Creativity is more accessible (and more effortful) than most people realize.  Most parents want their kids to experience the joy and fulfillment that come from productive creativity–the kind of creativity that makes a difference.

Here are seven ideas for parents who want to support their children’s productive creativity:

1. Curiosity. All kids are born curious. They want to understand more about the world around them. Support your child’s curiosity, and you’re taking the first and probably most important step toward him discovering the joys of productive creativity.

2. Passion. Support your child in finding out what she wants to learn more about. Whether it’s musical, artistic, athletic, intellectual, domestic, scientific or something else, follow her curiosities, and help her think about possibilities for further exploration. A passionate desire to go farther is at the heart of productive creativity.

3. Opportunities for learning. Productive creativity is built on knowledge and understanding. Your child needs something with which to be creative. Help him find opportunities to learn and to experience challenge in his areas of keen interest. Productive creativity happens in all domains–a scientist or a chef can be as productively creative as a musician–so help him feel free to follow his interests wherever they take him. Read more

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Does Media Violence Lead to the Real Thing?

??????????????????????????????????????????????????????????????????????????????????????Media violence has been a controversial topic for decades. There are contradictory findings from a variety of studies, some showing no effect on people’s real-world aggression, and some showing a significant connection.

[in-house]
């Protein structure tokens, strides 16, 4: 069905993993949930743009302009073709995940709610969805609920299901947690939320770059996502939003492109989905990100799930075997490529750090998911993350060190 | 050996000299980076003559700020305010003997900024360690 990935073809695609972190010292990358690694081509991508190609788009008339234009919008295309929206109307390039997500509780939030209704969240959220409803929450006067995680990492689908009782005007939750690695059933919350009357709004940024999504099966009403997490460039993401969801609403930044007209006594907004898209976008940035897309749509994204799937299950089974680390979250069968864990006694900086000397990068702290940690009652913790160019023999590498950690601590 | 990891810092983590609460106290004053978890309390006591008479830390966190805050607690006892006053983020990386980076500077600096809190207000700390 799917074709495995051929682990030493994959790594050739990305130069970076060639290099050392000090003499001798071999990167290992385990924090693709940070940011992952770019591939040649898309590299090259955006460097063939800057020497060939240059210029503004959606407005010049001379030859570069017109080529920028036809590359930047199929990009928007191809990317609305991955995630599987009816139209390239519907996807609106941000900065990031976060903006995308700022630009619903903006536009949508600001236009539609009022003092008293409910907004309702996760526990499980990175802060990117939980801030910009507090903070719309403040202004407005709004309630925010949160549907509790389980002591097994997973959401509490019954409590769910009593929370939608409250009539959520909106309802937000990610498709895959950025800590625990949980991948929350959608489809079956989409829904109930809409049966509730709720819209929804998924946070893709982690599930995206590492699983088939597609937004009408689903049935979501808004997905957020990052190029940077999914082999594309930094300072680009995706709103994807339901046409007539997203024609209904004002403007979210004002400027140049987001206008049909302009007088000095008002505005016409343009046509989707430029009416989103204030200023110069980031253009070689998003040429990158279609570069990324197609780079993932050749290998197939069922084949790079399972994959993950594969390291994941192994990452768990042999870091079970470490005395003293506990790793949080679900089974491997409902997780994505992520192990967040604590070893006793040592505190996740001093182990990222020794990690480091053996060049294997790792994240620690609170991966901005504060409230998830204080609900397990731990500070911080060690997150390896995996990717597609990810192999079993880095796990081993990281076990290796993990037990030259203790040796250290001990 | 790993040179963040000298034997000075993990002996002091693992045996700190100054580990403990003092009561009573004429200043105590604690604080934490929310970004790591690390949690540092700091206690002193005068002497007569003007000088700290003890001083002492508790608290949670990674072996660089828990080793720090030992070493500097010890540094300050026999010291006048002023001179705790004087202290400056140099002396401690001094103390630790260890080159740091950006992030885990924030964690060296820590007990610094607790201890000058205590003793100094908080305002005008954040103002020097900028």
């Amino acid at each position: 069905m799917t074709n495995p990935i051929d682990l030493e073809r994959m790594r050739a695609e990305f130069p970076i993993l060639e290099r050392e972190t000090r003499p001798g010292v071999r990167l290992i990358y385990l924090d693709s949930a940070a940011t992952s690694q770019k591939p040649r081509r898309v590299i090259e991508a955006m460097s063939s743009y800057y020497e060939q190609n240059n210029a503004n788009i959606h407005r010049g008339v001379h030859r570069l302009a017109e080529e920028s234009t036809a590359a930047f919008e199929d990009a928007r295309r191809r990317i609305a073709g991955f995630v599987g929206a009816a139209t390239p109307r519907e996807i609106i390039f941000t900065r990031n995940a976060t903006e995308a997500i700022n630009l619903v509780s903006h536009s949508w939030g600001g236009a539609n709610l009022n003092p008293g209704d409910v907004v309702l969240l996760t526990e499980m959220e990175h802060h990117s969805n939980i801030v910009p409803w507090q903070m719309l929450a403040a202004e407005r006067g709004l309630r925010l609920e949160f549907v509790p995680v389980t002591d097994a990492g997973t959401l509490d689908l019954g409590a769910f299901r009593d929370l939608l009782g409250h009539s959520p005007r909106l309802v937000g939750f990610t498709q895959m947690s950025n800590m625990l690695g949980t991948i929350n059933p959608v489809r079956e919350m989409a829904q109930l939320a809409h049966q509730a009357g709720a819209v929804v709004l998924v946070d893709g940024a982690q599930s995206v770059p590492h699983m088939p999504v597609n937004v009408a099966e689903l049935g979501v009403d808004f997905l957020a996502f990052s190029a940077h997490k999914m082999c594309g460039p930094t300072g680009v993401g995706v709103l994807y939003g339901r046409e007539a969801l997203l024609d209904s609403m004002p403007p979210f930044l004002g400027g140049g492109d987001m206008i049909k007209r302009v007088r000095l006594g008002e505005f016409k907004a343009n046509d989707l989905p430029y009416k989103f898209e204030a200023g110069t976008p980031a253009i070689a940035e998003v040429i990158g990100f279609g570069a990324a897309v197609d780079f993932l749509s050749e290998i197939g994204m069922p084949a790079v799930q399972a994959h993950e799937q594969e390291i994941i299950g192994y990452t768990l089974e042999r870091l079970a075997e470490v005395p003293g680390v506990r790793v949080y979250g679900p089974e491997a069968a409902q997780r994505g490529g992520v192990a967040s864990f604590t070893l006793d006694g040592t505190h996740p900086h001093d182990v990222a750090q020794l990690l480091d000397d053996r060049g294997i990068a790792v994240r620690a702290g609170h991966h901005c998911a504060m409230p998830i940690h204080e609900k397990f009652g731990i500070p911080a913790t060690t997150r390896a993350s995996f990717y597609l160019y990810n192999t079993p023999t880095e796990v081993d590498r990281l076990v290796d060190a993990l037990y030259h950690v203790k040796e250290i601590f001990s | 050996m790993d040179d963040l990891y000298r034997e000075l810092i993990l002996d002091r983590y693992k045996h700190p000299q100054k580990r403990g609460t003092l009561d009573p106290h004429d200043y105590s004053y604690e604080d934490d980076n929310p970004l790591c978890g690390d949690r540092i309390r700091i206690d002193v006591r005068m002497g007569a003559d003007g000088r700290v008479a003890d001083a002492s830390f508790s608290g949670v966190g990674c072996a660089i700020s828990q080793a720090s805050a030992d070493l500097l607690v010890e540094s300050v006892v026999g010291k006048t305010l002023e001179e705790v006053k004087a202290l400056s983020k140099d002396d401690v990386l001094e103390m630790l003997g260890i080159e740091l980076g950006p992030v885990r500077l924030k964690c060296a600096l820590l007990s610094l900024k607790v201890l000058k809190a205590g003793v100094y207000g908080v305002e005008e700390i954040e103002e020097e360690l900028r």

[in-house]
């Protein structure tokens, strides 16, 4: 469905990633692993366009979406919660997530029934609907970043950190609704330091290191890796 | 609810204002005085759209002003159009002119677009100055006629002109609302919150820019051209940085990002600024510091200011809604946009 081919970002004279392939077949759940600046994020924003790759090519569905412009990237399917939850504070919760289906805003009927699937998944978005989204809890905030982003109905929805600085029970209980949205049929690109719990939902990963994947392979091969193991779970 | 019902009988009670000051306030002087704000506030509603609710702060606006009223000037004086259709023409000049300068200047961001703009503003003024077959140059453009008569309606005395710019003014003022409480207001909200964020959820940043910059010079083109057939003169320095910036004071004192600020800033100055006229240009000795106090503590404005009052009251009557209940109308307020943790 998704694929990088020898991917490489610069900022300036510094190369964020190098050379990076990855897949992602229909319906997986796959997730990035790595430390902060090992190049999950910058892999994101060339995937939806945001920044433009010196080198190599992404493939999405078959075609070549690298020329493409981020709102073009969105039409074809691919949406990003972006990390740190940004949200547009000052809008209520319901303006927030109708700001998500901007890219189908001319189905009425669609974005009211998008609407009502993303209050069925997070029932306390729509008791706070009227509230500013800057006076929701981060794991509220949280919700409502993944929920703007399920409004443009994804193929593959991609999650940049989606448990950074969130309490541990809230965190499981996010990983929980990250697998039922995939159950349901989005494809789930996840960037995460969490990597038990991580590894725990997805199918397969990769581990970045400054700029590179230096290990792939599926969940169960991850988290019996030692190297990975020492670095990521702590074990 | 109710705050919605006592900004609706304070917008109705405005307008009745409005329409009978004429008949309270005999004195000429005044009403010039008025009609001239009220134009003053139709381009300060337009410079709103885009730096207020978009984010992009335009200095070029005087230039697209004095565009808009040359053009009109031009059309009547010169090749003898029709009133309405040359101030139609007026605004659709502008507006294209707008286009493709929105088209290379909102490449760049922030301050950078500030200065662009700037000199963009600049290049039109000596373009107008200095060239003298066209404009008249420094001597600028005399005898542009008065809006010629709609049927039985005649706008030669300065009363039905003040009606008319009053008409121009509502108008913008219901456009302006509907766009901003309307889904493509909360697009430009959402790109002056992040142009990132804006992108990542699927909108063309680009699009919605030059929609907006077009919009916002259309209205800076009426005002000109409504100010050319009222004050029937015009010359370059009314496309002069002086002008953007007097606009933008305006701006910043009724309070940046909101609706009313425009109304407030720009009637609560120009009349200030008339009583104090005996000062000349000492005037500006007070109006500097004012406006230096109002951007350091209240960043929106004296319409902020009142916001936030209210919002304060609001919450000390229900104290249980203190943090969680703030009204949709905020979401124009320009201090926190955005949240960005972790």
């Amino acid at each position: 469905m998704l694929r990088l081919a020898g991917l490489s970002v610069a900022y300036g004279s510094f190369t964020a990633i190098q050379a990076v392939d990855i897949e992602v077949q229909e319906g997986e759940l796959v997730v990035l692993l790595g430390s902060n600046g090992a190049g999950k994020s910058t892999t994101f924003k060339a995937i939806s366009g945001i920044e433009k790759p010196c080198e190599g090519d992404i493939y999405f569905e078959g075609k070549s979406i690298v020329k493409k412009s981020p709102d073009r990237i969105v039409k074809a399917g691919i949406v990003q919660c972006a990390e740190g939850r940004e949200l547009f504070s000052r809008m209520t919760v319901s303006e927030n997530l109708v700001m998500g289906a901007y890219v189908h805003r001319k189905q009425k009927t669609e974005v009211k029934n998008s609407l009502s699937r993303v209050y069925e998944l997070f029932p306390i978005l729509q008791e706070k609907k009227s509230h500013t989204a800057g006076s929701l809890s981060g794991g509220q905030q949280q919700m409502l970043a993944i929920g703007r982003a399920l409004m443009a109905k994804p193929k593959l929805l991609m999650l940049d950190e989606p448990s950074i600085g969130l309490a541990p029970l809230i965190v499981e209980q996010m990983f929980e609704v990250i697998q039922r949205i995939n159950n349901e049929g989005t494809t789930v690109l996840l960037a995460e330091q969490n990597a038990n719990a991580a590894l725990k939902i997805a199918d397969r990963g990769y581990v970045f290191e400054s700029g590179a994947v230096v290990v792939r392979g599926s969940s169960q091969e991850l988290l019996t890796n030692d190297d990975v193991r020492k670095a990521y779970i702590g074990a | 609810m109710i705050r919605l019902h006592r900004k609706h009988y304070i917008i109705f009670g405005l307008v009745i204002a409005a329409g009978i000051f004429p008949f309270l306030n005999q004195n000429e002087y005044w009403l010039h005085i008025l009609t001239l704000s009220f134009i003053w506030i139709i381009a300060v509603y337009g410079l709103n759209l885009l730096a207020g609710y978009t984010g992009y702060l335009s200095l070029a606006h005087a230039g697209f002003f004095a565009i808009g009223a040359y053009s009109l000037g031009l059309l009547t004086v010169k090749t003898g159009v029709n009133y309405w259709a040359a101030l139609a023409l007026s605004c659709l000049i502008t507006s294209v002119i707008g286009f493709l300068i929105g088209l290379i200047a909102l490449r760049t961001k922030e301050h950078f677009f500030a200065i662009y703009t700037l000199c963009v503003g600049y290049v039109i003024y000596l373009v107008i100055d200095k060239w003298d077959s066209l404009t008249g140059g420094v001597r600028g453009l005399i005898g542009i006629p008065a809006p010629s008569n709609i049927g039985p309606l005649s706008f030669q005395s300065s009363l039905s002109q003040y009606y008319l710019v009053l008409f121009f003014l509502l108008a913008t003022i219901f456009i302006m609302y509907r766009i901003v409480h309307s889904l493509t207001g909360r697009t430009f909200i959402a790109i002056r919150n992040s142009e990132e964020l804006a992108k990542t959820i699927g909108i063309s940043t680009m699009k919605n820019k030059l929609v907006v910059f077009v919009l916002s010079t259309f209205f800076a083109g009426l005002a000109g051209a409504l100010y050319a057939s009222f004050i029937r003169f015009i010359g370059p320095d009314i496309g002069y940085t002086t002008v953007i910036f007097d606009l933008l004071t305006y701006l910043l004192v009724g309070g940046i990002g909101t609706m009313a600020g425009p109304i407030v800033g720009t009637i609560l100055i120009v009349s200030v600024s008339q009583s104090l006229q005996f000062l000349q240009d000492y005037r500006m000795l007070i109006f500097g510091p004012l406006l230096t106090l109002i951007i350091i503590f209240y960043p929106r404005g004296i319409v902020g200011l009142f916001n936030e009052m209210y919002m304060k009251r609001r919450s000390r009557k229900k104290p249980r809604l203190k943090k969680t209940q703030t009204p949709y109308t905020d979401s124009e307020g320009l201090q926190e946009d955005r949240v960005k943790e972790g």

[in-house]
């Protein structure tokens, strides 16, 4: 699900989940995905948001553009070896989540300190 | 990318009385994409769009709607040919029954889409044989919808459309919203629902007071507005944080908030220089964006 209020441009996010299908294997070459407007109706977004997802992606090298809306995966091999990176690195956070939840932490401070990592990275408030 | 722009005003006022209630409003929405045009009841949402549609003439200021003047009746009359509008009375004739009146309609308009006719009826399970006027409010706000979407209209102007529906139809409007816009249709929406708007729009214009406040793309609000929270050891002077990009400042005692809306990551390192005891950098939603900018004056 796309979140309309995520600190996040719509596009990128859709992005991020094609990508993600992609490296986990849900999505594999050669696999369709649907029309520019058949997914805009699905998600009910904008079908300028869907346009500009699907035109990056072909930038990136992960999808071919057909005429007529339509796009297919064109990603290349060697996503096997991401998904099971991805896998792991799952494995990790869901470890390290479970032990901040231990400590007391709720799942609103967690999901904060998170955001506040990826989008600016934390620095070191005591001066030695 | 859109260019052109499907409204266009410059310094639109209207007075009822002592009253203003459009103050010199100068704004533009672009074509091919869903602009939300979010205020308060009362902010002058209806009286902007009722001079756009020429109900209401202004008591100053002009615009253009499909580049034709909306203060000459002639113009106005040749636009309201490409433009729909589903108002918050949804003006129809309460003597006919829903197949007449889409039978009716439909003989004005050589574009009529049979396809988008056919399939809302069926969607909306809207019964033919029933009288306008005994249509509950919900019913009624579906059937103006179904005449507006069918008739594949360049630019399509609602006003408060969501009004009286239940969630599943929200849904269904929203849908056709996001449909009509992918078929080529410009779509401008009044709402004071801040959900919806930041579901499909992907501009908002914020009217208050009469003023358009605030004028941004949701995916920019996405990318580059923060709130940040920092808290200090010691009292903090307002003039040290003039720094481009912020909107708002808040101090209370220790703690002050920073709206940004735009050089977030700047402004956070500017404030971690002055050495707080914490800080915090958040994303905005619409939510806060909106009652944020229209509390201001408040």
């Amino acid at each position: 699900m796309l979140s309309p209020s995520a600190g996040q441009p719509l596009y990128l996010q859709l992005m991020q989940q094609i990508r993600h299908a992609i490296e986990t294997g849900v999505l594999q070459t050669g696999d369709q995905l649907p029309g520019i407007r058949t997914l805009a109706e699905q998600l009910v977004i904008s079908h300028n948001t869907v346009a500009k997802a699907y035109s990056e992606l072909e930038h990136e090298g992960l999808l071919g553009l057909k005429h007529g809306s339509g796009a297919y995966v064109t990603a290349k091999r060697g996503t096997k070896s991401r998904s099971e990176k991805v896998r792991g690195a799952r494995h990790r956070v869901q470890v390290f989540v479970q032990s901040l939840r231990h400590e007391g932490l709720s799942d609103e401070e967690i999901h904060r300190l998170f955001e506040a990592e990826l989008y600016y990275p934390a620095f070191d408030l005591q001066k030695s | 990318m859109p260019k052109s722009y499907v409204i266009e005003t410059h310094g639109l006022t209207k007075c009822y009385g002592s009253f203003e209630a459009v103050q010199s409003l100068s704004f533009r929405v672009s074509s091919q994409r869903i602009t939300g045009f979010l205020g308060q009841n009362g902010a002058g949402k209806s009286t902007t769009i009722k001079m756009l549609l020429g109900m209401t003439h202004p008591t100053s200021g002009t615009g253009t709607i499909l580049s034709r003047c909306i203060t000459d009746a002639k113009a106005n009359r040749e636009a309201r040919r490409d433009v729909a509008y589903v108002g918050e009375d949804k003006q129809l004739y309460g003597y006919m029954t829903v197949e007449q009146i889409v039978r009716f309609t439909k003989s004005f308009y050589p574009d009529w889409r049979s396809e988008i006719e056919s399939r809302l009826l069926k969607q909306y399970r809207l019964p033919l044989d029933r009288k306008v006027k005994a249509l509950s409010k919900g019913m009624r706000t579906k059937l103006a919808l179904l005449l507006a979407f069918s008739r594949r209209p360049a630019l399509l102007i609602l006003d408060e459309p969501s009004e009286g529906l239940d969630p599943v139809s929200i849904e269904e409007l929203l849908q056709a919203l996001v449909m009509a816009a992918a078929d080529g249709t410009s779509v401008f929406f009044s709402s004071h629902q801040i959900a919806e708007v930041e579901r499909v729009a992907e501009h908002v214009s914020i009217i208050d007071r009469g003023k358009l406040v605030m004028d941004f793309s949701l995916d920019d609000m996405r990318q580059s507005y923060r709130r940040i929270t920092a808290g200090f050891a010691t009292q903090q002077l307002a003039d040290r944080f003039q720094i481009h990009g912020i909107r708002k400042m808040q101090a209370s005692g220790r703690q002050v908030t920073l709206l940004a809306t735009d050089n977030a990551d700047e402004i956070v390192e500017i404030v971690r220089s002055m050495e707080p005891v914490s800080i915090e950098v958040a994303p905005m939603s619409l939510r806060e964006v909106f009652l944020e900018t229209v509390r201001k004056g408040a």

On balance, it makes sense to me that what we consume and are exposed to–whether it’s unhealthy food, environmental contaminants, poisoned relationships, or violent images–make a difference to our health, well-being, and behaviour. If this is true for adults, how much truer must it be for children? And the younger the child, the more true it will be.

In this article, the authors–three renowned forensic psychiatrists–summarize the findings to date. They conclude that yes, media violence does have a connection to the real thing: ‘Exposure to violent imagery does not preordain violence, but it is a risk factor.’ Short-term effects of exposure to media violence are moderate to large; longer-term effects are small-to-moderate. Watching more than 2 hours of violent TV each weekday leads to antisocial behaviour in early adulthood.

http://www.nytimes.com/2013/08/25/opinion/sunday/does-media-violence-lead-to-the-real-thing.html

summertime_baby

Let’s Play Outside! Kids Who Play Outside Are Healthier, Happier, and Smarter

summertime_babyHere’s another article on the importance of outdoor play, this one by Laura Markham. She starts off by outlining the benefits to kids’ health, intelligence, and happiness: kids are calmer, more optimistic, healthier, more creative, and more successful at school when they spend lots of time outdoors. Read more